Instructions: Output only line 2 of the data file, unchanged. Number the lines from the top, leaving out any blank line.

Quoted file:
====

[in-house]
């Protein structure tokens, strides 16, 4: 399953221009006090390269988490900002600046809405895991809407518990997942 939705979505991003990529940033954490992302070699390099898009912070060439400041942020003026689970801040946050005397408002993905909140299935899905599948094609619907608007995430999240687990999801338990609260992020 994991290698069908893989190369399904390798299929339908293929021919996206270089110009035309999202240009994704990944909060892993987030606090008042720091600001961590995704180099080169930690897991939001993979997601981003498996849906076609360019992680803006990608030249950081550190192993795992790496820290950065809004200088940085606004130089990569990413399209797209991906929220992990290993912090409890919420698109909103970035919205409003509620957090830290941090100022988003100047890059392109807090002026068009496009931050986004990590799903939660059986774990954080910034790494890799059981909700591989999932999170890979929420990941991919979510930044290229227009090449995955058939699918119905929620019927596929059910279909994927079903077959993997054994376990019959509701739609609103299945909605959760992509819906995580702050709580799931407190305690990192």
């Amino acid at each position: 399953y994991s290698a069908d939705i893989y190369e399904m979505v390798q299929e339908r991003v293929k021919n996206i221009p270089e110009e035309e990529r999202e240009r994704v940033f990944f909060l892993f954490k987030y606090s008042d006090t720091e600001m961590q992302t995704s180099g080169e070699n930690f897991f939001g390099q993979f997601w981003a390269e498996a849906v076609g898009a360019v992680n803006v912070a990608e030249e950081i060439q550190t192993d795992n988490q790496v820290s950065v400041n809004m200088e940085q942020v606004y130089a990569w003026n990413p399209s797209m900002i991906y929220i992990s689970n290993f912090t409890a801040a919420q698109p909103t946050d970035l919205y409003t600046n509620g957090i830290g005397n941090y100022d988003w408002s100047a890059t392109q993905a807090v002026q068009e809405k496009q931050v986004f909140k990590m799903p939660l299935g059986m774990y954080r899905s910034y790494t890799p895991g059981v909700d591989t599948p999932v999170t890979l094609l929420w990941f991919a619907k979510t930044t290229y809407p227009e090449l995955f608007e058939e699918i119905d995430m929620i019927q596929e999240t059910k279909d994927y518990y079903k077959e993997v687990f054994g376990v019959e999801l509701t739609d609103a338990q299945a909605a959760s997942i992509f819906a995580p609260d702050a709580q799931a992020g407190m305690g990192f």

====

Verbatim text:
């Protein structure tokens, strides 16, 4: 399953221009006090390269988490900002600046809405895991809407518990997942 939705979505991003990529940033954490992302070699390099898009912070060439400041942020003026689970801040946050005397408002993905909140299935899905599948094609619907608007995430999240687990999801338990609260992020 994991290698069908893989190369399904390798299929339908293929021919996206270089110009035309999202240009994704990944909060892993987030606090008042720091600001961590995704180099080169930690897991939001993979997601981003498996849906076609360019992680803006990608030249950081550190192993795992790496820290950065809004200088940085606004130089990569990413399209797209991906929220992990290993912090409890919420698109909103970035919205409003509620957090830290941090100022988003100047890059392109807090002026068009496009931050986004990590799903939660059986774990954080910034790494890799059981909700591989999932999170890979929420990941991919979510930044290229227009090449995955058939699918119905929620019927596929059910279909994927079903077959993997054994376990019959509701739609609103299945909605959760992509819906995580702050709580799931407190305690990192």